Committee discusses what all KSU grads should have in common

Kristine Gill

A new president, a new provost and a new mission statement mean a new approach to undergraduate education.

Part of that approach will center on the results of a new committee’s evaluation of the current undergraduate experience. Put together at the beginning of the semester by Provost Robert Frank, the 21st Century Undergraduate Education Committee is discussing what all Kent State graduates should have in common.

The committee is made up of more than a dozen faculty and staff from various colleges who have been meeting weekly to discuss possible changes to Kent State’s undergraduate education.

“The committee’s goals are to examine and articulate what our philosophy of undergraduate education should be,” Frank said. “A simple analogy would be to take a Kent State student in Chicago, in Kent and in Tokyo and see what would be the characteristics of their experiences at Kent State.”

Once the committee has outlined possible goals, discussions with stakeholders will take place, and a curriculum will ultimately be designed to meet those goals.

Verna Fitzsimmons, an associate professor for the College of Technology, is the committee chair. She said the committee has to define what a Kent State graduate should look like before designing an undergraduate education to serve them.

“When you hear about a student from MIT, or any university, you automatically have some preconceived idea of how they are,” she said. “This group is not going to decide what the Kent State student should look like, but we’re looking at models of other universities to present to stakeholders.”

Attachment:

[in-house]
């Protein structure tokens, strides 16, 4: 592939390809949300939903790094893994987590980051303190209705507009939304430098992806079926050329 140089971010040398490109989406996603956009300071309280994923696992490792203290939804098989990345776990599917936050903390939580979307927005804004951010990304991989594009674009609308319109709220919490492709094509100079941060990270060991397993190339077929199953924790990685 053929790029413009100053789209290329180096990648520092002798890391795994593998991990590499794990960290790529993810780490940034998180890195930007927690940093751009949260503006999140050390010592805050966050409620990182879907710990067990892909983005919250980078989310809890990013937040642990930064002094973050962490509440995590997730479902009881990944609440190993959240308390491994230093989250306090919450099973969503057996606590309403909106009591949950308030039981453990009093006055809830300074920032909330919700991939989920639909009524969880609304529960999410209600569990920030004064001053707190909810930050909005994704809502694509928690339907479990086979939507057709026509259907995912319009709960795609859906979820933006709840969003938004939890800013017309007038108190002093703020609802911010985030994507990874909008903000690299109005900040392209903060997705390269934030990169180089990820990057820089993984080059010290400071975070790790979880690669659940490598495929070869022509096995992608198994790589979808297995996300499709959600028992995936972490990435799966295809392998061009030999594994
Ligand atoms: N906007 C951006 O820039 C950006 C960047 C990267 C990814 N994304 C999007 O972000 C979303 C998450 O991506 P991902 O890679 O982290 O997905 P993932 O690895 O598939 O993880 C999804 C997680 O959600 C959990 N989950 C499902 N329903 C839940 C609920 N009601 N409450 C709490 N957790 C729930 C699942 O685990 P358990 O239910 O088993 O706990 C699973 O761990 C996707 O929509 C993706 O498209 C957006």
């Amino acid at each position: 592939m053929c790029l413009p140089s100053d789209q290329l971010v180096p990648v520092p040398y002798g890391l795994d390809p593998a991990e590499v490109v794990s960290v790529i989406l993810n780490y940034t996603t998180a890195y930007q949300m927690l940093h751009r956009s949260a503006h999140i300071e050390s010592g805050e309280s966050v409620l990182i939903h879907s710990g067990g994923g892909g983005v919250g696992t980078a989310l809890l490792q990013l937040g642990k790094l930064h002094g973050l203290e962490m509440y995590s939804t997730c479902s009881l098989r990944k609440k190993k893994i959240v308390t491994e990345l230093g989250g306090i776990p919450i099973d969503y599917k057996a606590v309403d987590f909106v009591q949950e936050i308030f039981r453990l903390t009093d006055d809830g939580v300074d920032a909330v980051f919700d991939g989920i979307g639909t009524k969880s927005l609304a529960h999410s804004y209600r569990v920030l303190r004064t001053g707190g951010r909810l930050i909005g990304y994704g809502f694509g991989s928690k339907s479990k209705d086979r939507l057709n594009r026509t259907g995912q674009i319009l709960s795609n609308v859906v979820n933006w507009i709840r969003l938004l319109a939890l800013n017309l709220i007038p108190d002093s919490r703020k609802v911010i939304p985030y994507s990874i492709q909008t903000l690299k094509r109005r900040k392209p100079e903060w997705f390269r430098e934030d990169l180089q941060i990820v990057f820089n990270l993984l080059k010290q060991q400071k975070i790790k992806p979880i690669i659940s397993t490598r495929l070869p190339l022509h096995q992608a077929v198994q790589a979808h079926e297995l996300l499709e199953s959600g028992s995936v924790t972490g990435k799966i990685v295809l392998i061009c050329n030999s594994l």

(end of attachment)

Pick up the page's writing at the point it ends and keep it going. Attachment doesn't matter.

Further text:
Fitzsimmons added that students who run into each other at the Hub should immediately have something in common about their experience at the university.

“It’s not necessarily that we’ll all be reading the same book,” said Jonathan Selinger, the committee’s facilitator. “But it might be that we want everyone from Kent State to have some writing ability or knowledge of other cultures or some other kinds of broader-based skills that will help them with not just the beginning stages of their careers, but all through their lives.”

As facilitator, Selinger provides the group with research and models from other universities outlining their philosophy and goals for an undergraduate education.

The committee met with John Tagg, author of The Learning Paradigm College, two weeks ago to discuss research he’s done on the shift of emphasis from instruction to learning.

“That kind of instructional approach helps to achieve these kinds of outcomes that make a long term impression on students,” Selinger said.

Selinger said every university needs to go through this type of self-examination every few years.

“I think it’s natural that every university should periodically re-examine its requirements and what it expects students to learn,” he said. “It’s natural because we have a new president and a new provost.”

As large as the task sounds, the provost gave the committee an April 11 due date for its report. Selinger said the committee will present some ideas to a group of stakeholders made up of faculty, staff and a few undergraduate students, before the final report is due.

“In parallel with us, there is another committee that’s working on trying to design the first year experience to match those goals,” Selinger said. “In the fall there will be yet another committee that works on revisions to the LER requirements.”

Contact student affairs reporter Kristine Gill at [email protected].